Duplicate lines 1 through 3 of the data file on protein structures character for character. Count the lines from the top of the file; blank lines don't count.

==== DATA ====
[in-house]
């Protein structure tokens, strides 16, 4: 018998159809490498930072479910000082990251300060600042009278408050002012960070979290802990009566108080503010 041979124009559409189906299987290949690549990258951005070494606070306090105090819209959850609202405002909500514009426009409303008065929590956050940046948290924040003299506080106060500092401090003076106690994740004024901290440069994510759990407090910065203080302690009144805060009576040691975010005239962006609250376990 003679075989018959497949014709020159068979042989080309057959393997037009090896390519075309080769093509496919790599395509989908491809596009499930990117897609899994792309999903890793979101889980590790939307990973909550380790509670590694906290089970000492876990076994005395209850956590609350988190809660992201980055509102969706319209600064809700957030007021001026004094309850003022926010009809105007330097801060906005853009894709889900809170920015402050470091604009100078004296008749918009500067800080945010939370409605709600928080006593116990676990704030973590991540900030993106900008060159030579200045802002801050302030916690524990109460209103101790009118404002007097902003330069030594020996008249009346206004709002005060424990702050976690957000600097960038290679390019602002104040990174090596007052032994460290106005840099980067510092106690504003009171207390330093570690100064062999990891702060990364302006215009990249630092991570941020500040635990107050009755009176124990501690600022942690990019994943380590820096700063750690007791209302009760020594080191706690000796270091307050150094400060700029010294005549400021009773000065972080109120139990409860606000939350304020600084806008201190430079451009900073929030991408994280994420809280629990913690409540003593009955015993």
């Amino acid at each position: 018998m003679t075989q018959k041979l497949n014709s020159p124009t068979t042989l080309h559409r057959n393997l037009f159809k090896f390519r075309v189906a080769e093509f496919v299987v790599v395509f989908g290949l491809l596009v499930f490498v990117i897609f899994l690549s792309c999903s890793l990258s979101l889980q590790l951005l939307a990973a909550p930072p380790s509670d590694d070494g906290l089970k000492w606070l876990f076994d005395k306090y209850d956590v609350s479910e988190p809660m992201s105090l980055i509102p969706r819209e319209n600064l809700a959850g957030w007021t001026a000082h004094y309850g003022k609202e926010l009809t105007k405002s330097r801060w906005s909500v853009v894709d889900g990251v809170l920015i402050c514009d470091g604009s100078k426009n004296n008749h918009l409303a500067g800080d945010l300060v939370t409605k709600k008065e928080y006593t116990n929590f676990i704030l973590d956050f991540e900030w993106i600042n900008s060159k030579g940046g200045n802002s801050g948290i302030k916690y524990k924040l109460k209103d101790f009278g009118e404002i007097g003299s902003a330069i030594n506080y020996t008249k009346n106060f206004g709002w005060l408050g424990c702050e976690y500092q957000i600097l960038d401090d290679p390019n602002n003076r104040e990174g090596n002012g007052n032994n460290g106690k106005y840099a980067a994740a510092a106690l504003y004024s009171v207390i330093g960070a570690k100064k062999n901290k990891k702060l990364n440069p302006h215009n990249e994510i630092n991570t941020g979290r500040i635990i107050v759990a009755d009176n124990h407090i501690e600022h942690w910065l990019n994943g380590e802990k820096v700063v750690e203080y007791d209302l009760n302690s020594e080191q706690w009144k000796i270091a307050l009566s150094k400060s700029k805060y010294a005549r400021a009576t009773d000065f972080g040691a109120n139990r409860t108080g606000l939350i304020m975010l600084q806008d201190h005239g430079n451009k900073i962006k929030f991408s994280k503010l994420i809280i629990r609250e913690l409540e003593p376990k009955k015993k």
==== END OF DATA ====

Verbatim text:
[in-house]
């Protein structure tokens, strides 16, 4: 018998159809490498930072479910000082990251300060600042009278408050002012960070979290802990009566108080503010 041979124009559409189906299987290949690549990258951005070494606070306090105090819209959850609202405002909500514009426009409303008065929590956050940046948290924040003299506080106060500092401090003076106690994740004024901290440069994510759990407090910065203080302690009144805060009576040691975010005239962006609250376990 003679075989018959497949014709020159068979042989080309057959393997037009090896390519075309080769093509496919790599395509989908491809596009499930990117897609899994792309999903890793979101889980590790939307990973909550380790509670590694906290089970000492876990076994005395209850956590609350988190809660992201980055509102969706319209600064809700957030007021001026004094309850003022926010009809105007330097801060906005853009894709889900809170920015402050470091604009100078004296008749918009500067800080945010939370409605709600928080006593116990676990704030973590991540900030993106900008060159030579200045802002801050302030916690524990109460209103101790009118404002007097902003330069030594020996008249009346206004709002005060424990702050976690957000600097960038290679390019602002104040990174090596007052032994460290106005840099980067510092106690504003009171207390330093570690100064062999990891702060990364302006215009990249630092991570941020500040635990107050009755009176124990501690600022942690990019994943380590820096700063750690007791209302009760020594080191706690000796270091307050150094400060700029010294005549400021009773000065972080109120139990409860606000939350304020600084806008201190430079451009900073929030991408994280994420809280629990913690409540003593009955015993």
């Amino acid at each position: 018998m003679t075989q018959k041979l497949n014709s020159p124009t068979t042989l080309h559409r057959n393997l037009f159809k090896f390519r075309v189906a080769e093509f496919v299987v790599v395509f989908g290949l491809l596009v499930f490498v990117i897609f899994l690549s792309c999903s890793l990258s979101l889980q590790l951005l939307a990973a909550p930072p380790s509670d590694d070494g906290l089970k000492w606070l876990f076994d005395k306090y209850d956590v609350s479910e988190p809660m992201s105090l980055i509102p969706r819209e319209n600064l809700a959850g957030w007021t001026a000082h004094y309850g003022k609202e926010l009809t105007k405002s330097r801060w906005s909500v853009v894709d889900g990251v809170l920015i402050c514009d470091g604009s100078k426009n004296n008749h918009l409303a500067g800080d945010l300060v939370t409605k709600k008065e928080y006593t116990n929590f676990i704030l973590d956050f991540e900030w993106i600042n900008s060159k030579g940046g200045n802002s801050g948290i302030k916690y524990k924040l109460k209103d101790f009278g009118e404002i007097g003299s902003a330069i030594n506080y020996t008249k009346n106060f206004g709002w005060l408050g424990c702050e976690y500092q957000i600097l960038d401090d290679p390019n602002n003076r104040e990174g090596n002012g007052n032994n460290g106690k106005y840099a980067a994740a510092a106690l504003y004024s009171v207390i330093g960070a570690k100064k062999n901290k990891k702060l990364n440069p302006h215009n990249e994510i630092n991570t941020g979290r500040i635990i107050v759990a009755d009176n124990h407090i501690e600022h942690w910065l990019n994943g380590e802990k820096v700063v750690e203080y007791d209302l009760n302690s020594e080191q706690w009144k000796i270091a307050l009566s150094k400060s700029k805060y010294a005549r400021a009576t009773d000065f972080g040691a109120n139990r409860t108080g606000l939350i304020m975010l600084q806008d201190h005239g430079n451009k900073i962006k929030f991408s994280k503010l994420i809280i629990r609250e913690l409540e003593p376990k009955k015993k």